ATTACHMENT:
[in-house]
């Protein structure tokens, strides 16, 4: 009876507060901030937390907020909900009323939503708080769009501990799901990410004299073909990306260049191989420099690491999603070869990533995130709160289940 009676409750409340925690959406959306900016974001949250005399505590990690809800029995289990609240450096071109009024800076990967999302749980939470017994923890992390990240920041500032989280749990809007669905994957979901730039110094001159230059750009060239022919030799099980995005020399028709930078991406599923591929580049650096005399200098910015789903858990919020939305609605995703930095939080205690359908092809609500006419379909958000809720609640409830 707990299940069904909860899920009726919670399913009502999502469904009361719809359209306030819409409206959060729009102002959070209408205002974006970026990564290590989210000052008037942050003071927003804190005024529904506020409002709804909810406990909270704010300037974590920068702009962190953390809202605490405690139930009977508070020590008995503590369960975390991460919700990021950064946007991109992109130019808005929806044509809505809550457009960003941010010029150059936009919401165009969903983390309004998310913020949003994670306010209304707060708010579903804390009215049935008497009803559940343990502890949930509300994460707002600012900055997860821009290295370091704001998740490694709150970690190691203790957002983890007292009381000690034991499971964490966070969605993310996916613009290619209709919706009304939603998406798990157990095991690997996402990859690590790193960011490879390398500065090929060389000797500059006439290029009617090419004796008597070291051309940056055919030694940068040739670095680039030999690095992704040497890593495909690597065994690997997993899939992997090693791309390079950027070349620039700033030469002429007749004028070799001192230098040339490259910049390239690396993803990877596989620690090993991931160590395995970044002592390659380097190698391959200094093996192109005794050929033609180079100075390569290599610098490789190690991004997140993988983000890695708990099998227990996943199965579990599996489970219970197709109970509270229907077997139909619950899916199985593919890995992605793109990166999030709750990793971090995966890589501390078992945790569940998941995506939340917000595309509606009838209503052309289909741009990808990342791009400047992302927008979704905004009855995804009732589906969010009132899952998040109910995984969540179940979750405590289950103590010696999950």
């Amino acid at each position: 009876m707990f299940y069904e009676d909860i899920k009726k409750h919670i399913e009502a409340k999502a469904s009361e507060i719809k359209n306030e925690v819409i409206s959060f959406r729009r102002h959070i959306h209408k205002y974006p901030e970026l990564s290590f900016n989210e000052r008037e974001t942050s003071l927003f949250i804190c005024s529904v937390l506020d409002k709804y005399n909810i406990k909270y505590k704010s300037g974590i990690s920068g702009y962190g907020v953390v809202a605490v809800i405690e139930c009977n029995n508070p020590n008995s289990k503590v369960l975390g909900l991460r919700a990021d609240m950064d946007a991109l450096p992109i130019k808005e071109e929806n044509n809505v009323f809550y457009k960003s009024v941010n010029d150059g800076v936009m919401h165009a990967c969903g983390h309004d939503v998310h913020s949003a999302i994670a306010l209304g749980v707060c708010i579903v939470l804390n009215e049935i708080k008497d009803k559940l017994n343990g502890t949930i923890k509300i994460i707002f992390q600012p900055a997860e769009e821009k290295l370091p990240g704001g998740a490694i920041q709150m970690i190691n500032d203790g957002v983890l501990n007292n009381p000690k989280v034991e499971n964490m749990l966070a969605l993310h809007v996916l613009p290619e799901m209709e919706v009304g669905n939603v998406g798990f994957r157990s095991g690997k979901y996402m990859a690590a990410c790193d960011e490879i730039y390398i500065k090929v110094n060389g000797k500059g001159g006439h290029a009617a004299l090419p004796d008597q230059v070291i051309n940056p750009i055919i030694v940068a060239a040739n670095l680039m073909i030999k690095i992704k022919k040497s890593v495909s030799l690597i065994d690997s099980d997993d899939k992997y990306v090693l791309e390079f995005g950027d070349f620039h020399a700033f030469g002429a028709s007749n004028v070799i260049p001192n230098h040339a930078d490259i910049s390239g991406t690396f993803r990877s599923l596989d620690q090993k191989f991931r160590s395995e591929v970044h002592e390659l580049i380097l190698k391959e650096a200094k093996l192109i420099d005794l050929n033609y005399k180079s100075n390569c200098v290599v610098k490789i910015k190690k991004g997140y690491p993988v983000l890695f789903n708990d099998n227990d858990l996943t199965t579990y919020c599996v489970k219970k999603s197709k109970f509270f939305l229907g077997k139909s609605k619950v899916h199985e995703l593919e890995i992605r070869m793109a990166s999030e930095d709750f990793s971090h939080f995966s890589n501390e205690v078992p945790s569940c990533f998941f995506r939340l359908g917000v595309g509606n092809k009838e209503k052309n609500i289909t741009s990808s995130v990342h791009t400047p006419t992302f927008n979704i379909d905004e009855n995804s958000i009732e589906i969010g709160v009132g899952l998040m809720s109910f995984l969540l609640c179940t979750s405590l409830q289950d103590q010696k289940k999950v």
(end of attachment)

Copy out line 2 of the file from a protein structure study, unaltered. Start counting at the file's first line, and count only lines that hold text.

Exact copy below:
């Protein structure tokens, strides 16, 4: 009876507060901030937390907020909900009323939503708080769009501990799901990410004299073909990306260049191989420099690491999603070869990533995130709160289940 009676409750409340925690959406959306900016974001949250005399505590990690809800029995289990609240450096071109009024800076990967999302749980939470017994923890992390990240920041500032989280749990809007669905994957979901730039110094001159230059750009060239022919030799099980995005020399028709930078991406599923591929580049650096005399200098910015789903858990919020939305609605995703930095939080205690359908092809609500006419379909958000809720609640409830 707990299940069904909860899920009726919670399913009502999502469904009361719809359209306030819409409206959060729009102002959070209408205002974006970026990564290590989210000052008037942050003071927003804190005024529904506020409002709804909810406990909270704010300037974590920068702009962190953390809202605490405690139930009977508070020590008995503590369960975390991460919700990021950064946007991109992109130019808005929806044509809505809550457009960003941010010029150059936009919401165009969903983390309004998310913020949003994670306010209304707060708010579903804390009215049935008497009803559940343990502890949930509300994460707002600012900055997860821009290295370091704001998740490694709150970690190691203790957002983890007292009381000690034991499971964490966070969605993310996916613009290619209709919706009304939603998406798990157990095991690997996402990859690590790193960011490879390398500065090929060389000797500059006439290029009617090419004796008597070291051309940056055919030694940068040739670095680039030999690095992704040497890593495909690597065994690997997993899939992997090693791309390079950027070349620039700033030469002429007749004028070799001192230098040339490259910049390239690396993803990877596989620690090993991931160590395995970044002592390659380097190698391959200094093996192109005794050929033609180079100075390569290599610098490789190690991004997140993988983000890695708990099998227990996943199965579990599996489970219970197709109970509270229907077997139909619950899916199985593919890995992605793109990166999030709750990793971090995966890589501390078992945790569940998941995506939340917000595309509606009838209503052309289909741009990808990342791009400047992302927008979704905004009855995804009732589906969010009132899952998040109910995984969540179940979750405590289950103590010696999950």